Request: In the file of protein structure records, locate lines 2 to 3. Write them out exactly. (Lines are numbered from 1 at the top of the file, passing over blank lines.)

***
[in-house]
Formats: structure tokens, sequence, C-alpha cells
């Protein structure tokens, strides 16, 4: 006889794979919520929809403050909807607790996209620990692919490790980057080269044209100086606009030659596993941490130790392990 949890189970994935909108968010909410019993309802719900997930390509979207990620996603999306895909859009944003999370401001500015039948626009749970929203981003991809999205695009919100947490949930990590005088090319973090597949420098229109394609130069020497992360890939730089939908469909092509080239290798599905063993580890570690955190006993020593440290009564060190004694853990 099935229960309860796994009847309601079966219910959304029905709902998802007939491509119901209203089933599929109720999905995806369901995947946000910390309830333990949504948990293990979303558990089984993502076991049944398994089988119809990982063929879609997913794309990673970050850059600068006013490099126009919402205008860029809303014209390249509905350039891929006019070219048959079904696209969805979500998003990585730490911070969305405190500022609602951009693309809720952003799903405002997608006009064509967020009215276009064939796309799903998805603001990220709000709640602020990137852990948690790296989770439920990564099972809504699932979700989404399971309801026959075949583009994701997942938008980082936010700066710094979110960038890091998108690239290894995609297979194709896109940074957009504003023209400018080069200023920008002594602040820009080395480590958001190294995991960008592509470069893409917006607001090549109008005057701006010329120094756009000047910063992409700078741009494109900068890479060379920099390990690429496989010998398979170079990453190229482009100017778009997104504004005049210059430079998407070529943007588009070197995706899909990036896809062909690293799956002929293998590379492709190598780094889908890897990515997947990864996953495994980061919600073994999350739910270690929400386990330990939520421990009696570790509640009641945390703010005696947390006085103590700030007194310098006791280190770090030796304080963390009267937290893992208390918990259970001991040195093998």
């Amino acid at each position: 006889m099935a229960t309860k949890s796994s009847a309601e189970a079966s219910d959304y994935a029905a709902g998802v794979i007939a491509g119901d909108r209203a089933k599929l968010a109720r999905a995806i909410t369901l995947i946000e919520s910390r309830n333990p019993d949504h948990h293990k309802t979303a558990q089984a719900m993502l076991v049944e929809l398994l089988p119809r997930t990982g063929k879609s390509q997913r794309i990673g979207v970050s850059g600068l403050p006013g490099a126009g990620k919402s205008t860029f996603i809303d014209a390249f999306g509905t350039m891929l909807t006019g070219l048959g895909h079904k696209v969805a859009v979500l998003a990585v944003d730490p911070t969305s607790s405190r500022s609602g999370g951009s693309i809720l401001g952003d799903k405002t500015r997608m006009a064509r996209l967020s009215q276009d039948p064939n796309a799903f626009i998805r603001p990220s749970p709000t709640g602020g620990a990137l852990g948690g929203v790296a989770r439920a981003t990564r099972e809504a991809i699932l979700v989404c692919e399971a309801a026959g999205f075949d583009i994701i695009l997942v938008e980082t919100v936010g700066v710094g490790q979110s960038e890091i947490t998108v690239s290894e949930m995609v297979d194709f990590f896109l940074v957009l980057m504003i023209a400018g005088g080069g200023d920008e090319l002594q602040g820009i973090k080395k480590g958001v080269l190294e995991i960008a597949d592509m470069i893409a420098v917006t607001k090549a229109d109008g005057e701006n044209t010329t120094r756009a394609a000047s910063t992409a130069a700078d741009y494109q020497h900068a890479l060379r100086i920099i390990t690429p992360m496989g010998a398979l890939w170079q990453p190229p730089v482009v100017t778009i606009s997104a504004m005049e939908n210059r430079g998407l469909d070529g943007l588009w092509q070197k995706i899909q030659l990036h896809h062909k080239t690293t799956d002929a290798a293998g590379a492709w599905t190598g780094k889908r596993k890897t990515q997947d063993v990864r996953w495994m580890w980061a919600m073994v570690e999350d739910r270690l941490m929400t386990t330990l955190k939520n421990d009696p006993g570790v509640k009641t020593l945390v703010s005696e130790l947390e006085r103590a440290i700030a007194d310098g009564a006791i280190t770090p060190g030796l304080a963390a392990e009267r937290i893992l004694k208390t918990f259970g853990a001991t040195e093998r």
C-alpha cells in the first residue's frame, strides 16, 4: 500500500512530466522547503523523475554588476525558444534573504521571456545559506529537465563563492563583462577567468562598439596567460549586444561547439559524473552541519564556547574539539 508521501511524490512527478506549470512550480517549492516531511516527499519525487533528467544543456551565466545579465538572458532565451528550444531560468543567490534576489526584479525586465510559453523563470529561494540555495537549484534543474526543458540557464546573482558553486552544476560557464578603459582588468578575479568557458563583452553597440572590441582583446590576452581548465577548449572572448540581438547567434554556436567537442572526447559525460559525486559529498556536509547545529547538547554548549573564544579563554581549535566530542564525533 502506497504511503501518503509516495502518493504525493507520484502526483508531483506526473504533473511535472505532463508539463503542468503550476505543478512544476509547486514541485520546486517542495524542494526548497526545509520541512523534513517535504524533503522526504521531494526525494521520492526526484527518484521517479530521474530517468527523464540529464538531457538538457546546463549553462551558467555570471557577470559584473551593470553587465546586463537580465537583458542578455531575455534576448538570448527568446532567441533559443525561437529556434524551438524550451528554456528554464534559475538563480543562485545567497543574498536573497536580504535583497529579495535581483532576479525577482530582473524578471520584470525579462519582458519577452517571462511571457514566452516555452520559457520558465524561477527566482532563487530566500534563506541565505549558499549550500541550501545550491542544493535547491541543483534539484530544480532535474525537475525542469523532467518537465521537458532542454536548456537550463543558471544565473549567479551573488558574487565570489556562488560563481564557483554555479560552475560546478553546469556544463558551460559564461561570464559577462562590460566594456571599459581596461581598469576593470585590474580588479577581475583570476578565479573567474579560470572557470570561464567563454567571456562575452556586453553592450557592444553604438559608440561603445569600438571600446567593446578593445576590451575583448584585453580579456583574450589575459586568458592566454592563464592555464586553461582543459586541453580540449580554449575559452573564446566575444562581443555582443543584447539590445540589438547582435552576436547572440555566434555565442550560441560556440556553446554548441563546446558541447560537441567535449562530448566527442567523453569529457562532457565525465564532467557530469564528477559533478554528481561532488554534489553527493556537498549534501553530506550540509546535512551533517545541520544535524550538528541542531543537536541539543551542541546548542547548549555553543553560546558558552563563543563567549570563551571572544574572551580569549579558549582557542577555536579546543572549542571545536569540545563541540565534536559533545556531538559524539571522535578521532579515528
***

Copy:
Formats: structure tokens, sequence, C-alpha cells
């Protein structure tokens, strides 16, 4: 006889794979919520929809403050909807607790996209620990692919490790980057080269044209100086606009030659596993941490130790392990 949890189970994935909108968010909410019993309802719900997930390509979207990620996603999306895909859009944003999370401001500015039948626009749970929203981003991809999205695009919100947490949930990590005088090319973090597949420098229109394609130069020497992360890939730089939908469909092509080239290798599905063993580890570690955190006993020593440290009564060190004694853990 099935229960309860796994009847309601079966219910959304029905709902998802007939491509119901209203089933599929109720999905995806369901995947946000910390309830333990949504948990293990979303558990089984993502076991049944398994089988119809990982063929879609997913794309990673970050850059600068006013490099126009919402205008860029809303014209390249509905350039891929006019070219048959079904696209969805979500998003990585730490911070969305405190500022609602951009693309809720952003799903405002997608006009064509967020009215276009064939796309799903998805603001990220709000709640602020990137852990948690790296989770439920990564099972809504699932979700989404399971309801026959075949583009994701997942938008980082936010700066710094979110960038890091998108690239290894995609297979194709896109940074957009504003023209400018080069200023920008002594602040820009080395480590958001190294995991960008592509470069893409917006607001090549109008005057701006010329120094756009000047910063992409700078741009494109900068890479060379920099390990690429496989010998398979170079990453190229482009100017778009997104504004005049210059430079998407070529943007588009070197995706899909990036896809062909690293799956002929293998590379492709190598780094889908890897990515997947990864996953495994980061919600073994999350739910270690929400386990330990939520421990009696570790509640009641945390703010005696947390006085103590700030007194310098006791280190770090030796304080963390009267937290893992208390918990259970001991040195093998």